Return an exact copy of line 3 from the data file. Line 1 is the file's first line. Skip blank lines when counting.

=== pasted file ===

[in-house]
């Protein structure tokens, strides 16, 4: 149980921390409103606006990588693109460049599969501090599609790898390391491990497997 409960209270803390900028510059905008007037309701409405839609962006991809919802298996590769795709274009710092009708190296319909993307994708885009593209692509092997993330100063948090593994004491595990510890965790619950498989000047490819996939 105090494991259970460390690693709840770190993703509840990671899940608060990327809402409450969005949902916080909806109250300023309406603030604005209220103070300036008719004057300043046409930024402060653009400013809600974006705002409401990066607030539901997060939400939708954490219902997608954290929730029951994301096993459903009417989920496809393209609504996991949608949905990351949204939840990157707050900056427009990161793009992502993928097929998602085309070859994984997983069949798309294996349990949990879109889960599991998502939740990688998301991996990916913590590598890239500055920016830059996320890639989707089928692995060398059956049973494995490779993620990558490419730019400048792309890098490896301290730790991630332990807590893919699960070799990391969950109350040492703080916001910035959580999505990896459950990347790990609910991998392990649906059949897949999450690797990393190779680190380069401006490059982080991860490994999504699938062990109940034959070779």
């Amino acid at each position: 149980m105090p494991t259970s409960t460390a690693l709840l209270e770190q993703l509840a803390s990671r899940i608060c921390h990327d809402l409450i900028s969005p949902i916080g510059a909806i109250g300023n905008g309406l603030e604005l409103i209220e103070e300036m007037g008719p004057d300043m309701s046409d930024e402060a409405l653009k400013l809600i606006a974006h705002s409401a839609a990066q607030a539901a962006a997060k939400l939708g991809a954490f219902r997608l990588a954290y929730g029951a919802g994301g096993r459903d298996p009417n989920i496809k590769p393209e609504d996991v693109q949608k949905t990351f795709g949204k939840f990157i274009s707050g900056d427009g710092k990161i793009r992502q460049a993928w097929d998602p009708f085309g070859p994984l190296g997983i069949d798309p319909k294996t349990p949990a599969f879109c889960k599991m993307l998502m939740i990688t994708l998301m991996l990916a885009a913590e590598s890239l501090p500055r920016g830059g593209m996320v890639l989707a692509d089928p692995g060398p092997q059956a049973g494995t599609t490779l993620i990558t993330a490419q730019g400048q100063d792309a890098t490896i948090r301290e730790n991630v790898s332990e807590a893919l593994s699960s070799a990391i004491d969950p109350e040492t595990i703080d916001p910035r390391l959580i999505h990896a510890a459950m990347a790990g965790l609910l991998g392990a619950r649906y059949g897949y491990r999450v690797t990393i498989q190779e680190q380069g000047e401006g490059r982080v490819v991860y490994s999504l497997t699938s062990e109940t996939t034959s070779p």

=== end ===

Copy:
């Amino acid at each position: 149980m105090p494991t259970s409960t460390a690693l709840l209270e770190q993703l509840a803390s990671r899940i608060c921390h990327d809402l409450i900028s969005p949902i916080g510059a909806i109250g300023n905008g309406l603030e604005l409103i209220e103070e300036m007037g008719p004057d300043m309701s046409d930024e402060a409405l653009k400013l809600i606006a974006h705002s409401a839609a990066q607030a539901a962006a997060k939400l939708g991809a954490f219902r997608l990588a954290y929730g029951a919802g994301g096993r459903d298996p009417n989920i496809k590769p393209e609504d996991v693109q949608k949905t990351f795709g949204k939840f990157i274009s707050g900056d427009g710092k990161i793009r992502q460049a993928w097929d998602p009708f085309g070859p994984l190296g997983i069949d798309p319909k294996t349990p949990a599969f879109c889960k599991m993307l998502m939740i990688t994708l998301m991996l990916a885009a913590e590598s890239l501090p500055r920016g830059g593209m996320v890639l989707a692509d089928p692995g060398p092997q059956a049973g494995t599609t490779l993620i990558t993330a490419q730019g400048q100063d792309a890098t490896i948090r301290e730790n991630v790898s332990e807590a893919l593994s699960s070799a990391i004491d969950p109350e040492t595990i703080d916001p910035r390391l959580i999505h990896a510890a459950m990347a790990g965790l609910l991998g392990a619950r649906y059949g897949y491990r999450v690797t990393i498989q190779e680190q380069g000047e401006g490059r982080v490819v991860y490994s999504l497997t699938s062990e109940t996939t034959s070779p």